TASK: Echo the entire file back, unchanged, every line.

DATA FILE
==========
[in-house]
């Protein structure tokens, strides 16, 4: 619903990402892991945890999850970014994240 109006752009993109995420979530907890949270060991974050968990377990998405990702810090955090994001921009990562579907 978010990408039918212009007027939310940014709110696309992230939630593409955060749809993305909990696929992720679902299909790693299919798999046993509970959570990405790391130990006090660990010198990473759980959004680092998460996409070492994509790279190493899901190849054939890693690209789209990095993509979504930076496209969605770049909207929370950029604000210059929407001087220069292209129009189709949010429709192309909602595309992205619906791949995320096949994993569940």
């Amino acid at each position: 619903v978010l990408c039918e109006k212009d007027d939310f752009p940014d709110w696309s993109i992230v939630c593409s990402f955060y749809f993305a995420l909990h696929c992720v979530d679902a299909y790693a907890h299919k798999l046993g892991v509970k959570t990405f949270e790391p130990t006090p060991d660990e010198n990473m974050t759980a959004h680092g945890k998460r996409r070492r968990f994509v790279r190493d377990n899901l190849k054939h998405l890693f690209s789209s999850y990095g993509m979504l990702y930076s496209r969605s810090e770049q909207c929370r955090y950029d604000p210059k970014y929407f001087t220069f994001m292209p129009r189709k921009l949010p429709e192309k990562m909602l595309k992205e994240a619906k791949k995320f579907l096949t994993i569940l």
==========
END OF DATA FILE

[in-house]
């Protein structure tokens, strides 16, 4: 619903990402892991945890999850970014994240 109006752009993109995420979530907890949270060991974050968990377990998405990702810090955090994001921009990562579907 978010990408039918212009007027939310940014709110696309992230939630593409955060749809993305909990696929992720679902299909790693299919798999046993509970959570990405790391130990006090660990010198990473759980959004680092998460996409070492994509790279190493899901190849054939890693690209789209990095993509979504930076496209969605770049909207929370950029604000210059929407001087220069292209129009189709949010429709192309909602595309992205619906791949995320096949994993569940």
């Amino acid at each position: 619903v978010l990408c039918e109006k212009d007027d939310f752009p940014d709110w696309s993109i992230v939630c593409s990402f955060y749809f993305a995420l909990h696929c992720v979530d679902a299909y790693a907890h299919k798999l046993g892991v509970k959570t990405f949270e790391p130990t006090p060991d660990e010198n990473m974050t759980a959004h680092g945890k998460r996409r070492r968990f994509v790279r190493d377990n899901l190849k054939h998405l890693f690209s789209s999850y990095g993509m979504l990702y930076s496209r969605s810090e770049q909207c929370r955090y950029d604000p210059k970014y929407f001087t220069f994001m292209p129009r189709k921009l949010p429709e192309k990562m909602l595309k992205e994240a619906k791949k995320f579907l096949t994993i569940l």